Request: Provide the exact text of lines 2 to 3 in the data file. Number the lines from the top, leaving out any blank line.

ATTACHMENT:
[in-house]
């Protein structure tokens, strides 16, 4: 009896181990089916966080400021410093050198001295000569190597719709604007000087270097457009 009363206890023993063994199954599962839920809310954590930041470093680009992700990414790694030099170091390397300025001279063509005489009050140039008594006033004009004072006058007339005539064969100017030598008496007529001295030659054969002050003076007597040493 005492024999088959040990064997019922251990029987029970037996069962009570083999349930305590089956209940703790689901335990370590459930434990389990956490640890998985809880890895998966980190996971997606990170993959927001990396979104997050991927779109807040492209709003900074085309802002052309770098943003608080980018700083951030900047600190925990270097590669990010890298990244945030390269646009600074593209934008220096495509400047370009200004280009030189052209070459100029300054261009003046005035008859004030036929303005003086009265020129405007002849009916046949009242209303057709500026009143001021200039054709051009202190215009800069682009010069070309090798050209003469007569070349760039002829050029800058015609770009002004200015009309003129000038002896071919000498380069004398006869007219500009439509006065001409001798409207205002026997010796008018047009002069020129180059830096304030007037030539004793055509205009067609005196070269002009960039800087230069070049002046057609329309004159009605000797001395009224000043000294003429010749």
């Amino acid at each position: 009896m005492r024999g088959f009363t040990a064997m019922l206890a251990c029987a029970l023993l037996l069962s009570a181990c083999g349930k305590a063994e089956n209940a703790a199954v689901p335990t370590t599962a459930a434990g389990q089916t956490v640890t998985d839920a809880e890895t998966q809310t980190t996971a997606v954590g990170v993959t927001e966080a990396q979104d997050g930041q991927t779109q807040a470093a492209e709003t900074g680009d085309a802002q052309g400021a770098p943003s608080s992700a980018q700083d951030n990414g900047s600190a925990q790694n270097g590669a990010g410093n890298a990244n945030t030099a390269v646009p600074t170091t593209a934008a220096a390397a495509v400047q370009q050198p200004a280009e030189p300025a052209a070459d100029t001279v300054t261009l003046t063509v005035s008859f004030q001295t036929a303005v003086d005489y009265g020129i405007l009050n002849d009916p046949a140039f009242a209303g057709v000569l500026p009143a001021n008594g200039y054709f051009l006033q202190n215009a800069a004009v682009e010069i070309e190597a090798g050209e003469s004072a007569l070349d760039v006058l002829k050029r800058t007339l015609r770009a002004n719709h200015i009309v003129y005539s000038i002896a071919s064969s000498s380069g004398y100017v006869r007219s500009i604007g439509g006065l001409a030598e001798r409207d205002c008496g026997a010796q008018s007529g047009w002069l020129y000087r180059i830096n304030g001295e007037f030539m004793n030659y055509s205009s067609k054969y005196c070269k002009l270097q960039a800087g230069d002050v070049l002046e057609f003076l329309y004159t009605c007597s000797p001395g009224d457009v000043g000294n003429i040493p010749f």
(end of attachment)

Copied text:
């Protein structure tokens, strides 16, 4: 009896181990089916966080400021410093050198001295000569190597719709604007000087270097457009 009363206890023993063994199954599962839920809310954590930041470093680009992700990414790694030099170091390397300025001279063509005489009050140039008594006033004009004072006058007339005539064969100017030598008496007529001295030659054969002050003076007597040493 005492024999088959040990064997019922251990029987029970037996069962009570083999349930305590089956209940703790689901335990370590459930434990389990956490640890998985809880890895998966980190996971997606990170993959927001990396979104997050991927779109807040492209709003900074085309802002052309770098943003608080980018700083951030900047600190925990270097590669990010890298990244945030390269646009600074593209934008220096495509400047370009200004280009030189052209070459100029300054261009003046005035008859004030036929303005003086009265020129405007002849009916046949009242209303057709500026009143001021200039054709051009202190215009800069682009010069070309090798050209003469007569070349760039002829050029800058015609770009002004200015009309003129000038002896071919000498380069004398006869007219500009439509006065001409001798409207205002026997010796008018047009002069020129180059830096304030007037030539004793055509205009067609005196070269002009960039800087230069070049002046057609329309004159009605000797001395009224000043000294003429010749």
């Amino acid at each position: 009896m005492r024999g088959f009363t040990a064997m019922l206890a251990c029987a029970l023993l037996l069962s009570a181990c083999g349930k305590a063994e089956n209940a703790a199954v689901p335990t370590t599962a459930a434990g389990q089916t956490v640890t998985d839920a809880e890895t998966q809310t980190t996971a997606v954590g990170v993959t927001e966080a990396q979104d997050g930041q991927t779109q807040a470093a492209e709003t900074g680009d085309a802002q052309g400021a770098p943003s608080s992700a980018q700083d951030n990414g900047s600190a925990q790694n270097g590669a990010g410093n890298a990244n945030t030099a390269v646009p600074t170091t593209a934008a220096a390397a495509v400047q370009q050198p200004a280009e030189p300025a052209a070459d100029t001279v300054t261009l003046t063509v005035s008859f004030q001295t036929a303005v003086d005489y009265g020129i405007l009050n002849d009916p046949a140039f009242a209303g057709v000569l500026p009143a001021n008594g200039y054709f051009l006033q202190n215009a800069a004009v682009e010069i070309e190597a090798g050209e003469s004072a007569l070349d760039v006058l002829k050029r800058t007339l015609r770009a002004n719709h200015i009309v003129y005539s000038i002896a071919s064969s000498s380069g004398y100017v006869r007219s500009i604007g439509g006065l001409a030598e001798r409207d205002c008496g026997a010796q008018s007529g047009w002069l020129y000087r180059i830096n304030g001295e007037f030539m004793n030659y055509s205009s067609k054969y005196c070269k002009l270097q960039a800087g230069d002050v070049l002046e057609f003076l329309y004159t009605c007597s000797p001395g009224d457009v000043g000294n003429i040493p010749f």